The Temporary Assistance for Needy Families (TANF) block grants created by the Personal Responsibility and Work Opportunity Reconciliation Act of 1996 give states increased responsibility for welfare programs, along with vast new flexibility and some new constraints. Appendix A provides a detailed summary of work-related provisions in the law. In general, the legislation presents both opportunities and challenges for work first programs:
- States no longer need to obtain federal waiver approval to implement many of the ideas discussed in this guide, as they did under the Aid to Families with Dependent Children (AFDC) program. However, there are some restrictions on the use of TANF funds, and states risk losing some funding if they do not comply with certain requirements.
- In the first years of TANF, many states will have additional funds (due to recent caseload declines) that they can use to make investments in a work first program. While work first approaches have been shown to return more to governments and taxpayers than they cost, there are up-front costs for hiring staff, developing or modifying management information systems, and implementing activities and services.
- The high participation rates required under TANF put pressure on work first programs to work with a broad segment of the welfare caseload. States are required to have 25 percent of all families participating in certain work activities in fiscal year 1997; this rate will increase to 50 percent in 2002 (these rates are reduced if caseloads decline). Participants must be active for at least 20 hours per week (or more, depending on which year it is, family composition, and age of youngest child) in order to count toward the required participation rates. States risk reductions in block grant funding if they do not meet these rates.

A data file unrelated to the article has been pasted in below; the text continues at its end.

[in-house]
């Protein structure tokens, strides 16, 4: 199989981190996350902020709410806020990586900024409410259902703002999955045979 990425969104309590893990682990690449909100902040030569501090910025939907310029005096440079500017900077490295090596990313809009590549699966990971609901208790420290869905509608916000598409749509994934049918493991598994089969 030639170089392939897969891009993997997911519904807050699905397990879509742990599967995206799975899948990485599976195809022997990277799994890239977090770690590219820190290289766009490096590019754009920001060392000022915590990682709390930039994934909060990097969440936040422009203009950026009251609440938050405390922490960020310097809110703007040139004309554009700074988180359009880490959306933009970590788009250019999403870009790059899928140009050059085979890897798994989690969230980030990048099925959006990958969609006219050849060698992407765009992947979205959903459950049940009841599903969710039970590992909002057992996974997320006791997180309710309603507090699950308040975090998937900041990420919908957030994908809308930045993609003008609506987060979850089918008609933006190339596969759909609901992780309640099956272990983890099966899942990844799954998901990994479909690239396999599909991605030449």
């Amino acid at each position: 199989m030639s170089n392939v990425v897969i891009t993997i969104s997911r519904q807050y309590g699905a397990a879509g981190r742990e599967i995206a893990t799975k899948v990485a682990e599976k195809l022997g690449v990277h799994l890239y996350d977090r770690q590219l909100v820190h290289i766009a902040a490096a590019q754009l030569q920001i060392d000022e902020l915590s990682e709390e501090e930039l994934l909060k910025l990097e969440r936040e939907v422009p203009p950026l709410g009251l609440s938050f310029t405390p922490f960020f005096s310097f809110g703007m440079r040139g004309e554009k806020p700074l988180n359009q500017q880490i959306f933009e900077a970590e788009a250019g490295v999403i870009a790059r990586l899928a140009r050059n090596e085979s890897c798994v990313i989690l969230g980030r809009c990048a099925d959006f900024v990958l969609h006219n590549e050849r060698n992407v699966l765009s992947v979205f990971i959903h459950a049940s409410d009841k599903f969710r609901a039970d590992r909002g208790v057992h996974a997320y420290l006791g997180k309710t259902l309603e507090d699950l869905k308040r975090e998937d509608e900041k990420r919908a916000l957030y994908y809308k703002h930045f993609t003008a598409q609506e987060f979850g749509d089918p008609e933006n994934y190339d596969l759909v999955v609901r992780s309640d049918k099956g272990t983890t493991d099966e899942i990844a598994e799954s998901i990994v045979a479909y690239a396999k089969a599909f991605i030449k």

- Not all activities count toward the federal participation requirements. For example, job search counts for only up to six weeks per individual (or 12 weeks if the state's unemployment rate is 50 percent greater than the national average) and not for more than four consecutive weeks. Secondary school or a course of study leading to a certificate of general equivalence (except for teen parents) counts only for those hours required in excess of 20 per week. (The first 20 hours of required participation must be in specified work activities; see Appendix A for a complete list.) Program planners should understand these requirements and take them into account when designing their work first program. Some may choose, however, to incorporate activities that do not count toward federal participation requirements if those activities make sense in terms of the state's goals.
- The legislation imposes a five-year time limit on a family's receipt of federally funded assistance (though states can exempt 20 percent of their caseload from the federal time limit due to hardship or risk of domestic violence). Time limits increase the pressure on work first programs to serve all recipients who are subject to the time limit and to help them find employment before they reach the end of their time limit. Time limits also increase the importance of helping recipients keep the jobs they find so that they do not cycle back onto welfare. (See section 40 for more on time limits.)